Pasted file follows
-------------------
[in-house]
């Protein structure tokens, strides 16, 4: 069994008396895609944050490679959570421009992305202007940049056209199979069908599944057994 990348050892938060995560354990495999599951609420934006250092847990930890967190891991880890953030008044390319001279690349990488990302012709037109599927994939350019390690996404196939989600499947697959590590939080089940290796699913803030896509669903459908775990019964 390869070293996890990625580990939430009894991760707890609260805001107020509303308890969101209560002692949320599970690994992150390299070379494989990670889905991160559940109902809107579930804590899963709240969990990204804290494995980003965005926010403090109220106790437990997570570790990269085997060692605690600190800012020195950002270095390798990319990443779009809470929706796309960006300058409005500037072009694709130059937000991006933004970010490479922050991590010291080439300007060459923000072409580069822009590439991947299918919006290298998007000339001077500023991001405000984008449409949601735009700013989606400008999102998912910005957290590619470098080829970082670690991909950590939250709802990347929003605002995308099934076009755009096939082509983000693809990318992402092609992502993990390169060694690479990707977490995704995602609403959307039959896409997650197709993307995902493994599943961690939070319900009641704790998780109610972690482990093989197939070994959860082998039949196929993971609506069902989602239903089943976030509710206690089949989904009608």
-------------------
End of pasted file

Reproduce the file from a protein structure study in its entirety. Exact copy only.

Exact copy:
[in-house]
């Protein structure tokens, strides 16, 4: 069994008396895609944050490679959570421009992305202007940049056209199979069908599944057994 990348050892938060995560354990495999599951609420934006250092847990930890967190891991880890953030008044390319001279690349990488990302012709037109599927994939350019390690996404196939989600499947697959590590939080089940290796699913803030896509669903459908775990019964 390869070293996890990625580990939430009894991760707890609260805001107020509303308890969101209560002692949320599970690994992150390299070379494989990670889905991160559940109902809107579930804590899963709240969990990204804290494995980003965005926010403090109220106790437990997570570790990269085997060692605690600190800012020195950002270095390798990319990443779009809470929706796309960006300058409005500037072009694709130059937000991006933004970010490479922050991590010291080439300007060459923000072409580069822009590439991947299918919006290298998007000339001077500023991001405000984008449409949601735009700013989606400008999102998912910005957290590619470098080829970082670690991909950590939250709802990347929003605002995308099934076009755009096939082509983000693809990318992402092609992502993990390169060694690479990707977490995704995602609403959307039959896409997650197709993307995902493994599943961690939070319900009641704790998780109610972690482990093989197939070994959860082998039949196929993971609506069902989602239903089943976030509710206690089949989904009608």